Available for purchase from merchant account providers and POS companies, POS systems’ pricing depends on the type of system you choose. Tablet-based systems that work with third-party hardware are usually the least expensive. These systems are best for businesses with a physical location, particularly those that want to connect to other business software, such as accounting solutions or inventory programs.

Payment gateway

If you want to accept credit cards online – for example, if you sell goods or services through your website or an e-commerce platform – you need a payment gateway. Most credit card processors can set you up with this technology and help you connect it to your site. Some processors have proprietary payment gateways, and others set you up with a third-party gateway like Authorize.Net. There’s usually an additional monthly fee for this service, and some processors also charge a gateway setup fee and another per-transaction fee.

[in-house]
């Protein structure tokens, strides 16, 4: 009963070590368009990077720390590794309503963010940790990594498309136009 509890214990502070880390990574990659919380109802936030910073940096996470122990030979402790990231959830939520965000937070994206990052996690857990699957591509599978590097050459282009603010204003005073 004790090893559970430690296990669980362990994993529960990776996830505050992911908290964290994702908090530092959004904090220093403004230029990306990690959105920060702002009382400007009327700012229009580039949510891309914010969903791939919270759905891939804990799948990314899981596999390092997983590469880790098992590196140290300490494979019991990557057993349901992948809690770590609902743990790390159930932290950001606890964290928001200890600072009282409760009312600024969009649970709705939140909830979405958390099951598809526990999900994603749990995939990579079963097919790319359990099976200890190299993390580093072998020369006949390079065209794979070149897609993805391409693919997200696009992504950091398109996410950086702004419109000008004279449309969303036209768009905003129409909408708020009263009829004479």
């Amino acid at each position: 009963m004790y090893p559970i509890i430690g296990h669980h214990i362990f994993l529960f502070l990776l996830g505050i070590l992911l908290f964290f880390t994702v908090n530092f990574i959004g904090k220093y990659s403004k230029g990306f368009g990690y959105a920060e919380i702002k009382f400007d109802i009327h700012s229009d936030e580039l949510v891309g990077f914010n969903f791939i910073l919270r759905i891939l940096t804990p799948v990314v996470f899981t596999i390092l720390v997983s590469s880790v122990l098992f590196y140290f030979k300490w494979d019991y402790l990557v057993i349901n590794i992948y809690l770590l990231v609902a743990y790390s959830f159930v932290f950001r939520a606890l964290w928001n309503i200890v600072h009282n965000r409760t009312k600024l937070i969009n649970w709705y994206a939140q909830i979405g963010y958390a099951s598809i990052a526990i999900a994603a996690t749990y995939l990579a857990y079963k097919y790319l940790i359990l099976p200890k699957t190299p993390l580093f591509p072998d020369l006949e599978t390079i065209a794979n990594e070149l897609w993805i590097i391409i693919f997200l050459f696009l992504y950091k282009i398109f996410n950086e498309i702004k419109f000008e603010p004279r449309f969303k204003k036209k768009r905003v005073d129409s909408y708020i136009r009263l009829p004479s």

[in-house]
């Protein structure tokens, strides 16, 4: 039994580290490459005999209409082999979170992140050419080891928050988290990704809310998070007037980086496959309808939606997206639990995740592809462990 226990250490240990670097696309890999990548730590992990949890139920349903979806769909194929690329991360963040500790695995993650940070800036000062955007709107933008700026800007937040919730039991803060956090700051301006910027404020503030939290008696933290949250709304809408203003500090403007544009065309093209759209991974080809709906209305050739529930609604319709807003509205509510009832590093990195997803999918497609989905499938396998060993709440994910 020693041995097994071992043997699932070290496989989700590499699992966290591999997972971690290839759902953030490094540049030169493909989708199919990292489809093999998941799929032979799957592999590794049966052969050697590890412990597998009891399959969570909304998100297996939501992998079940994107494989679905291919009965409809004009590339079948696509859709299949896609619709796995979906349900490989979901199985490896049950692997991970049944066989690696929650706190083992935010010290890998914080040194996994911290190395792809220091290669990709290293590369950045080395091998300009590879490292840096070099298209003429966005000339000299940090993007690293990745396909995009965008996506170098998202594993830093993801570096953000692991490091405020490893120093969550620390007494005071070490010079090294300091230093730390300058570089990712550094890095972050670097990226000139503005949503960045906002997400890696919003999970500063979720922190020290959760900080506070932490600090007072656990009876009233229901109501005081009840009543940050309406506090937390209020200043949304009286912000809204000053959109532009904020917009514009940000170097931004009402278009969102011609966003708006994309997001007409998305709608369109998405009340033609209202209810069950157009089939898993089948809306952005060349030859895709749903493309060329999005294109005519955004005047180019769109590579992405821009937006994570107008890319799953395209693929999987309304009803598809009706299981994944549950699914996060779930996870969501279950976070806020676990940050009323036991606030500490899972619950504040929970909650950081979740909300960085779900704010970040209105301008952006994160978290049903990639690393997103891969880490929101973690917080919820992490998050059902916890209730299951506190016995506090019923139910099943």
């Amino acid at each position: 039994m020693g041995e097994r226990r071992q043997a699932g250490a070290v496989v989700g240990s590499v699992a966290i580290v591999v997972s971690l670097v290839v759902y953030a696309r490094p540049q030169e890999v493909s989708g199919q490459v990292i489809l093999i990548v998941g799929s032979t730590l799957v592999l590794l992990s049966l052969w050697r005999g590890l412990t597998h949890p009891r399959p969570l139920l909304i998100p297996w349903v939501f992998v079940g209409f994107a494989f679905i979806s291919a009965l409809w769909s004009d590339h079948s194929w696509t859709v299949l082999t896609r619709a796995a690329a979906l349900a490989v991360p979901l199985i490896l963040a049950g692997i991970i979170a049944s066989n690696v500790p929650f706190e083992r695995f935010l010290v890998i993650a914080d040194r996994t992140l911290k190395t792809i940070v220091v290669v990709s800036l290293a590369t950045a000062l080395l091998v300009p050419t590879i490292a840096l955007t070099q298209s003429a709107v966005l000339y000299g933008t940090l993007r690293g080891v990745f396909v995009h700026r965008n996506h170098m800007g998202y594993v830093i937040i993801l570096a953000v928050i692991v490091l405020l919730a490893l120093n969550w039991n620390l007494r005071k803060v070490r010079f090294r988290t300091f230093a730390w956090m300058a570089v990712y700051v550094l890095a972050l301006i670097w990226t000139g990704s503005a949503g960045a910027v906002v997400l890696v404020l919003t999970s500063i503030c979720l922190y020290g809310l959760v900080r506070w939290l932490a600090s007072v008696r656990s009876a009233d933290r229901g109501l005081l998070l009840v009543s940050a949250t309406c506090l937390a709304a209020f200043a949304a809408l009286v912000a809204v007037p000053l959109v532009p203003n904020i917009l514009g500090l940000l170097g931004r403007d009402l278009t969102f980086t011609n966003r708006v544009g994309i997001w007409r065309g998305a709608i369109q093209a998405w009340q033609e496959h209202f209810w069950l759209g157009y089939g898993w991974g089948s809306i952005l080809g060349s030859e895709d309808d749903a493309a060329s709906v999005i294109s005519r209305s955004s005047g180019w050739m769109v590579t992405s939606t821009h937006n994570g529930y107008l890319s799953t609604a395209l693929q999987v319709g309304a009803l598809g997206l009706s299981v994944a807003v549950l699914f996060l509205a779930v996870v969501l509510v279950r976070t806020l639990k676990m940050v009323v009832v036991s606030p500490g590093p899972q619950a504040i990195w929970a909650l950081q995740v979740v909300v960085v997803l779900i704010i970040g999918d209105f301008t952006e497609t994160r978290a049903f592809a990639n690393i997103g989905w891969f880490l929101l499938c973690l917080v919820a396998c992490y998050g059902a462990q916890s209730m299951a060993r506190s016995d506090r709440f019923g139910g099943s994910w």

3. Learn about credit card processing fees and pricing models.

Credit card processing fees can be confusing. That said, it’s up to you as the merchant to understand your credit card payment fees. This will help you negotiate the best transaction rates and avoid paying more than you have to for this service.

These are three common types of credit card processing fees:

  • Transaction fees (or rates) are the fees you pay for every transaction. They’re usually expressed as a percentage of the sale plus a flat fee for each transaction. For clarity, we refer to these fees as “rates.” Processors have different methods of calculating and charging these rates – we refer to these as “pricing models” – which can make it tricky to figure out what you’ll actually pay and whether you’re getting a good deal. For a credit card processor that offers the lowest transaction fees, consider our review of National Processing.